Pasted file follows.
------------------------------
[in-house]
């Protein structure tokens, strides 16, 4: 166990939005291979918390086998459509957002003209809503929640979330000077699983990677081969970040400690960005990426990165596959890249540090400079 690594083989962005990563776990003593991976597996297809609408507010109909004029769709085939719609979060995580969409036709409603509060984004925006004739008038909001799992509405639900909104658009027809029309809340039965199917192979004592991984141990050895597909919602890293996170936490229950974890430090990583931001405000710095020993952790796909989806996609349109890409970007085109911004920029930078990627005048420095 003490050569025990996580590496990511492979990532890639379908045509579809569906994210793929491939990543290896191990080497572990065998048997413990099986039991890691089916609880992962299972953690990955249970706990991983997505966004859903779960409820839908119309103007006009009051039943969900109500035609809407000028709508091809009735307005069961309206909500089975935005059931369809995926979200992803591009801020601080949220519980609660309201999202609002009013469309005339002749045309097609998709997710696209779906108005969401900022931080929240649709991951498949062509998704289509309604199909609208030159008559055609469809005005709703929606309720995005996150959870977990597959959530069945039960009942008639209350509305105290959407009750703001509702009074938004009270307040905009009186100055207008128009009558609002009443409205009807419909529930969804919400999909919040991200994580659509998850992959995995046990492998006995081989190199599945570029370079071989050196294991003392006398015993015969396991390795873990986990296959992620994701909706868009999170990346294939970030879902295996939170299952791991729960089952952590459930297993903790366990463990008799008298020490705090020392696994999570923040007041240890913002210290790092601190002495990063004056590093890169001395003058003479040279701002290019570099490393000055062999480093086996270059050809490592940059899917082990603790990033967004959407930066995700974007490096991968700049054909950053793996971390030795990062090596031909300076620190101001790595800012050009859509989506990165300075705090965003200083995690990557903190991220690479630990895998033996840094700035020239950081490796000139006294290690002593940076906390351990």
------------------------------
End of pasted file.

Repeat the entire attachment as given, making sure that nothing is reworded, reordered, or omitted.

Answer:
[in-house]
């Protein structure tokens, strides 16, 4: 166990939005291979918390086998459509957002003209809503929640979330000077699983990677081969970040400690960005990426990165596959890249540090400079 690594083989962005990563776990003593991976597996297809609408507010109909004029769709085939719609979060995580969409036709409603509060984004925006004739008038909001799992509405639900909104658009027809029309809340039965199917192979004592991984141990050895597909919602890293996170936490229950974890430090990583931001405000710095020993952790796909989806996609349109890409970007085109911004920029930078990627005048420095 003490050569025990996580590496990511492979990532890639379908045509579809569906994210793929491939990543290896191990080497572990065998048997413990099986039991890691089916609880992962299972953690990955249970706990991983997505966004859903779960409820839908119309103007006009009051039943969900109500035609809407000028709508091809009735307005069961309206909500089975935005059931369809995926979200992803591009801020601080949220519980609660309201999202609002009013469309005339002749045309097609998709997710696209779906108005969401900022931080929240649709991951498949062509998704289509309604199909609208030159008559055609469809005005709703929606309720995005996150959870977990597959959530069945039960009942008639209350509305105290959407009750703001509702009074938004009270307040905009009186100055207008128009009558609002009443409205009807419909529930969804919400999909919040991200994580659509998850992959995995046990492998006995081989190199599945570029370079071989050196294991003392006398015993015969396991390795873990986990296959992620994701909706868009999170990346294939970030879902295996939170299952791991729960089952952590459930297993903790366990463990008799008298020490705090020392696994999570923040007041240890913002210290790092601190002495990063004056590093890169001395003058003479040279701002290019570099490393000055062999480093086996270059050809490592940059899917082990603790990033967004959407930066995700974007490096991968700049054909950053793996971390030795990062090596031909300076620190101001790595800012050009859509989506990165300075705090965003200083995690990557903190991220690479630990895998033996840094700035020239950081490796000139006294290690002593940076906390351990």